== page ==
Your Thumbprint Radio station will be made available to you once you have at least three stations “with four thumbs on each”. If you have been using Pandora for a long time, it is possible that your Thumbprint Radio station is ready for you now.


Nuziki Picks Up Where This Is My Jam Left Off



Nusiki logoEarlier this year, I wrote about how music-sharing site This Is My Jam would be closing. And while This Is My Jam is still slated to go into archive mode, a new service named Nusiki has popped up to carry on where This Is My Jam left off.

When creating a Nusiki account, users have the option to enter their This Is My Jam credentials, allowing them to pull in the songs they’d added to their This Is My Jam accounts. I tried it, and it worked flawlessly. I was also able to add all of my This Is My Jam friends with the click of one button, which is pretty handy.

Sharing music thru Nusiki is simple. Search for a song title or artist name using Nusiki’s search box. Once you find what you’re looking for, you can easily add it to your Nusiki profile. From there, you can also share to Twitter and Facebook.

Listening to music on Nusiki is simple, too. Once you’ve added some friends, all of their shares automatically show up in your Music Feed. Pressing play in the Nusiki player will start playing the first track in the feed and then automatically cycle to the next song.

Nusiki web interface

Like This Is My Jam before it, Nusiki is limited to sharing songs from YouTube and SoundCloud only. So, you may not find every song you like thru Nusiki’s search engine. But these two sources still offer a lot of music to choose from.

You can use Nusiki on the web or thru the service’s iOS and Android apps. My username on the service is shawnmx if you’d like to follow me. Let’s share some great music!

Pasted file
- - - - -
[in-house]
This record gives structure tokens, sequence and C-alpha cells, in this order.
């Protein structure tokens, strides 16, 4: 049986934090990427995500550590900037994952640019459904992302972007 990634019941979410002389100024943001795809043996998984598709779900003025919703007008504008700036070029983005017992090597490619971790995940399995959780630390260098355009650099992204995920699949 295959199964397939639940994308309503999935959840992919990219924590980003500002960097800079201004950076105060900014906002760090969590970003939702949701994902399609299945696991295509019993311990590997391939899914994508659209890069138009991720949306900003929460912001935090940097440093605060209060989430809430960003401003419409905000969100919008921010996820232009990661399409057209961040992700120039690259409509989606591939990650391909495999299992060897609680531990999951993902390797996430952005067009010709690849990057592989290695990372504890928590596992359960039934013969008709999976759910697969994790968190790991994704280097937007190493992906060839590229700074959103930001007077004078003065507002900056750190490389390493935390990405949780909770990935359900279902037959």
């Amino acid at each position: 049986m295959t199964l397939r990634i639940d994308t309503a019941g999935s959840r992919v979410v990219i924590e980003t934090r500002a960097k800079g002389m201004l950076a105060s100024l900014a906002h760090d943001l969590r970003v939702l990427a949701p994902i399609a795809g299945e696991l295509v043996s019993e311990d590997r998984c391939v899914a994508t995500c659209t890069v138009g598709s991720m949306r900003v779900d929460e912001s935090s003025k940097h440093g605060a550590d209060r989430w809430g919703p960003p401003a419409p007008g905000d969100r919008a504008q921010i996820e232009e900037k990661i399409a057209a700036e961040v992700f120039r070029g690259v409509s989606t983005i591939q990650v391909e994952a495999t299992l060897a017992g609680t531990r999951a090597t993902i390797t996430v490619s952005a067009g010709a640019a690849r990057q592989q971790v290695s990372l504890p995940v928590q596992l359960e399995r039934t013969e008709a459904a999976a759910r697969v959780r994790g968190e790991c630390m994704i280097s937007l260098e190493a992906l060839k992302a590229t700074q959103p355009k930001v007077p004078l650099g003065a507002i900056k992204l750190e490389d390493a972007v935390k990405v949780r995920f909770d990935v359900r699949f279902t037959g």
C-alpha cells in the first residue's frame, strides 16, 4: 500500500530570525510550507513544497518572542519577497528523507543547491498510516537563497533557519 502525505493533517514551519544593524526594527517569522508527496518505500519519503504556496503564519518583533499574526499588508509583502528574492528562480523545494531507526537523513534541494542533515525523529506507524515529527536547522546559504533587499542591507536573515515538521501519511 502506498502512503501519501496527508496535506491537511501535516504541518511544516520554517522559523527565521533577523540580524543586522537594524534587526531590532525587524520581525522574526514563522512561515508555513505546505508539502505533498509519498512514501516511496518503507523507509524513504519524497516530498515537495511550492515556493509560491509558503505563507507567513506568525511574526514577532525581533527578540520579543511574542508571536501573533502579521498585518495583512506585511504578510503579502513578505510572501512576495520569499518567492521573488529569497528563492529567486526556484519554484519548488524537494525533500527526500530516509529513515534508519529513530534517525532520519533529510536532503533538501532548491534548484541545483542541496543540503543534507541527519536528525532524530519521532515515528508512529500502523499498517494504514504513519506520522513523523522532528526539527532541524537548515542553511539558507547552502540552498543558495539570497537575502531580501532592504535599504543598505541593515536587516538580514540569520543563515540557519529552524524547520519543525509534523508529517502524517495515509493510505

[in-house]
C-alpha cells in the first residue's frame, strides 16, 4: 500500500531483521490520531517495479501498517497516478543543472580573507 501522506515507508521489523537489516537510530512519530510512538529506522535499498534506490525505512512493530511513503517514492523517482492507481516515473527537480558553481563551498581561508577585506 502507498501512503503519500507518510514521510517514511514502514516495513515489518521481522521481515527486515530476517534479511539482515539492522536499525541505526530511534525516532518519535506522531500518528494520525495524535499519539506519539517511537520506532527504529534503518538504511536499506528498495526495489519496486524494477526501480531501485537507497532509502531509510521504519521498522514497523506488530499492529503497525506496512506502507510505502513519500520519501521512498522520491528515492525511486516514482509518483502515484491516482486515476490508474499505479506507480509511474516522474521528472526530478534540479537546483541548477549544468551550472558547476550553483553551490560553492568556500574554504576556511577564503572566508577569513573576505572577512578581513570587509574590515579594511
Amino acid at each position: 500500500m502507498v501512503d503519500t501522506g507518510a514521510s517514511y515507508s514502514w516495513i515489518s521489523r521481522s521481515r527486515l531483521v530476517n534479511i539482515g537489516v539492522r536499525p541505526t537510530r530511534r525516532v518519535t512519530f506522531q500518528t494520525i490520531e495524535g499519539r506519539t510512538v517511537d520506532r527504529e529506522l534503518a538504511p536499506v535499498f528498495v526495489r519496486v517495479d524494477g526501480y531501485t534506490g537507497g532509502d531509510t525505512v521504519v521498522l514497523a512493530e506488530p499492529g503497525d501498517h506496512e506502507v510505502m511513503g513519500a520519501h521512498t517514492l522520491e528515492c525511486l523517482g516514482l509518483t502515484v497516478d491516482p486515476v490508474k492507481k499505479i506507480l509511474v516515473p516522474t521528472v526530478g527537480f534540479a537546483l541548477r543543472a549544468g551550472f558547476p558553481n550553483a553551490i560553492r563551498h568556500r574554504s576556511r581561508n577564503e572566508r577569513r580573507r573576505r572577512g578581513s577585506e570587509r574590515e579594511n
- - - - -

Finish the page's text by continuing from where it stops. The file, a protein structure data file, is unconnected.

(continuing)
Columbia House Shutting Down for Good



Columbia House logoAdd this to the, “I had no idea that was even still around” file. Mail-order media company Columbia House is finally shutting down for good. I guess this is another win for digital media and another loss for lovers of physical media. I’m also guessing that a person’s familiarity with Columbia House and its ubiquitous “12 Records or Tapes for $1.00” will have a direct connection to that person’s age. Regardless, Columbia House billed itself as a “music club.” Customers would get reeled in by an initial offer that seemed too good to be true. From there, they’d be obligated to remain a member of the club for a couple years. During that period, they were required to buy a certain number of albums in order to fulfill their obligation to the club. Alternatively, they could just let Columbia House mail them one album per month, chosen by Columbia House, based on its understanding of that customer’s music preferences. If customers were happy with Columbia House’s monthly selections, they could then mail back a voucher with payment enclosed. If they didn’t want the record/tape/CD Columbia House chose, they could write “Return to Sender” on the cardboard mailer and return it to the company’s Terre Haute, IN processing center.